4.1.2 In-depth interviewing used with other methods
In-depth interviewing is often used alongside other ethnographic approaches, such as participant or non-participant observation, analysis of personal documents and available literature.
For example, in his analysis of the concept of community, Schofield (2002, p. 681) undertook initial and repeat interviews, backed up by non-participant observation as well as analysing 'a range of texts produced by project managers'.
Dick Hobbs (1988) utilised participant observation and in-depth interviewing in his study of petty criminals and the local CID in the East End of London. He undertook formal in-depth interviews with police officers, who agreed to be interviewed in their homes about CID procedures, he observed and chatted to CID officers in pubs and at children's football matches as well as to family and friends in the East End (See CASE STUDY: Petty crime).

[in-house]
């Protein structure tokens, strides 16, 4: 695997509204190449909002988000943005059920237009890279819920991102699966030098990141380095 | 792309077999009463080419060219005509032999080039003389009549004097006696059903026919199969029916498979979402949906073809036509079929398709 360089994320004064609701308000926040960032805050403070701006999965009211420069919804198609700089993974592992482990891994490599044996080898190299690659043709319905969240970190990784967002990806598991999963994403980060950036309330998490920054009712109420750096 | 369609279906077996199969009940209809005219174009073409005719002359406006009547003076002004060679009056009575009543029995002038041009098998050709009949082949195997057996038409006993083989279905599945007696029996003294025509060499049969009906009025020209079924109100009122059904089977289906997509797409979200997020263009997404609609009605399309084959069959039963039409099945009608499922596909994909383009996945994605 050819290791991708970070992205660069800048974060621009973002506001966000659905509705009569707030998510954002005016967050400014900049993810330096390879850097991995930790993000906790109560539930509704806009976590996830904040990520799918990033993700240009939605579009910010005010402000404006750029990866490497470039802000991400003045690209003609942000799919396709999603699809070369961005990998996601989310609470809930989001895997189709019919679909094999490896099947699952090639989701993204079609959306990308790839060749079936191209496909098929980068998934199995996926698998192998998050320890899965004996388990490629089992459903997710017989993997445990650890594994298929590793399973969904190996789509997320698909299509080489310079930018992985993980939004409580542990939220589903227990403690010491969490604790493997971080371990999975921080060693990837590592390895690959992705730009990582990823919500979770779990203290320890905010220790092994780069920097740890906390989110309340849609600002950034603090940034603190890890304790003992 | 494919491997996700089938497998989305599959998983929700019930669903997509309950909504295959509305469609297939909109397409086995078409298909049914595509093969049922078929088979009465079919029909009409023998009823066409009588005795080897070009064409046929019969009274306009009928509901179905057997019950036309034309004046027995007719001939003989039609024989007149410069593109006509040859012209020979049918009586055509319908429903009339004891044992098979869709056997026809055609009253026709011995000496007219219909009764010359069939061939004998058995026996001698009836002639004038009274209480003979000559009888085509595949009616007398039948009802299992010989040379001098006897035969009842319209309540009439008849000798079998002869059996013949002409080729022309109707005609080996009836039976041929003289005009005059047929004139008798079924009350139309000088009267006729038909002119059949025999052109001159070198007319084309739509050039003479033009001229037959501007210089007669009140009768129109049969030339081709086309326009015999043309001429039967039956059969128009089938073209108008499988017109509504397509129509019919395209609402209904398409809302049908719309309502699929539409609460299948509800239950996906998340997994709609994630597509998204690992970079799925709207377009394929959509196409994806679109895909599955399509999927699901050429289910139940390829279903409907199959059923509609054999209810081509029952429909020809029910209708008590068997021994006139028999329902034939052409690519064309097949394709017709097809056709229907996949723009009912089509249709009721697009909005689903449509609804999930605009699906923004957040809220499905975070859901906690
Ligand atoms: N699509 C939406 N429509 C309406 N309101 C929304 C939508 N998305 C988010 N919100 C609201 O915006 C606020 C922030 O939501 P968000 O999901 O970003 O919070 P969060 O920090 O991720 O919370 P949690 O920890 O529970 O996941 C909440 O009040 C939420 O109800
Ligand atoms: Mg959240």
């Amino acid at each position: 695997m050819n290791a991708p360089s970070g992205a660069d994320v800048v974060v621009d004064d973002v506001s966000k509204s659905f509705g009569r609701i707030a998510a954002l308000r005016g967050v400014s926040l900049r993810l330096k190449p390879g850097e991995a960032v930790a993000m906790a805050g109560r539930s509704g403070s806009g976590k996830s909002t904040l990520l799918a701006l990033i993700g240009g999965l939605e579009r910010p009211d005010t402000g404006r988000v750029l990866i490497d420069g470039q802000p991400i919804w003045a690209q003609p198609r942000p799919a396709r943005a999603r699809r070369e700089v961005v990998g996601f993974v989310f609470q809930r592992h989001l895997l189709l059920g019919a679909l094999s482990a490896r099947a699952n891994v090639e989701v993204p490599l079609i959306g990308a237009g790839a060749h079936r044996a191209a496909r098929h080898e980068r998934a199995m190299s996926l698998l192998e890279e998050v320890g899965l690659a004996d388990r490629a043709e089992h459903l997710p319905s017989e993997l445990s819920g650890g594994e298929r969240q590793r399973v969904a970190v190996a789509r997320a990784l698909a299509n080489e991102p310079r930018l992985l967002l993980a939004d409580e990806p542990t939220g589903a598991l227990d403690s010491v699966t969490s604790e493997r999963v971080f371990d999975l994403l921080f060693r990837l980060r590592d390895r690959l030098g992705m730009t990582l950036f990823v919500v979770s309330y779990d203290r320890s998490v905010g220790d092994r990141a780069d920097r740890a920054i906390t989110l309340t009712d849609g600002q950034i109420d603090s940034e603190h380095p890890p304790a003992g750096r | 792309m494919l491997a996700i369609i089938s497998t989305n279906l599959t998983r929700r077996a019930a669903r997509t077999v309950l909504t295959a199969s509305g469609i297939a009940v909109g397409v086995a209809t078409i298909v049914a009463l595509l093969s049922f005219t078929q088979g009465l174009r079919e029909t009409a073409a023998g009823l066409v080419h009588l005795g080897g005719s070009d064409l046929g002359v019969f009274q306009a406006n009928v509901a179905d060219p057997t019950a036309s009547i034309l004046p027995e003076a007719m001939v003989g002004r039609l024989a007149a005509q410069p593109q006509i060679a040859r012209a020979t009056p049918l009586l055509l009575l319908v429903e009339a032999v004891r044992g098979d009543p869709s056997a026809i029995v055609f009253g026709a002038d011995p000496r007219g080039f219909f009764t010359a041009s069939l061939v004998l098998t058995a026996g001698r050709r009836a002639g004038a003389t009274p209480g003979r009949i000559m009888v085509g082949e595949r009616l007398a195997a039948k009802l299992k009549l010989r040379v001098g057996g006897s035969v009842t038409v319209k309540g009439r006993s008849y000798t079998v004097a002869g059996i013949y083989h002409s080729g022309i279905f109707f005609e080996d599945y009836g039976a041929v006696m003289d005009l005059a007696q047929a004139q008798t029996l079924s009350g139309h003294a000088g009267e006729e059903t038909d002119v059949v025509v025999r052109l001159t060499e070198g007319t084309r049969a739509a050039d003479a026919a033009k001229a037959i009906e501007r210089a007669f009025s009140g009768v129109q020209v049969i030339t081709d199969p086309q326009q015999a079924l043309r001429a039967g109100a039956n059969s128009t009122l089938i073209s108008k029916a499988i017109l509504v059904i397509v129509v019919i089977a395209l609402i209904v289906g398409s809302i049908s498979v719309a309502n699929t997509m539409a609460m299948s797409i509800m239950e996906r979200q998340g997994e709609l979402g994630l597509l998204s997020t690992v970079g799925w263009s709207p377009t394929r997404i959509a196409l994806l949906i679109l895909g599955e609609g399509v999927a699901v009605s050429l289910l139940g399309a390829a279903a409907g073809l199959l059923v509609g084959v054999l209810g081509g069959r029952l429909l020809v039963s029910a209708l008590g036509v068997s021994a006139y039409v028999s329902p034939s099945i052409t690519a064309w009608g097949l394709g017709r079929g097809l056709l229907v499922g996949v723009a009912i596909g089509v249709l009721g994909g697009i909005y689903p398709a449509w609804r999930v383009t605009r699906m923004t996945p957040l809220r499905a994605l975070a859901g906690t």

Sanders (2005, p. 242), similarly, collected material for his study of ecstacy use 'through my complete-participant role as a security guard or 'bouncer' and in-depth interview material with seven security guards and a bar manager' (see CASE STUDY Dance drugs).
In a study of conflict and poverty and the role of education in developing post-conflict resilience Kate Bird (undated) combined quantitative analysis of the Northern Uganda Baseline Survey (NUBS) with in-depth qualitative fieldwork, specifically life history interviews (see Section 188.8.131.52).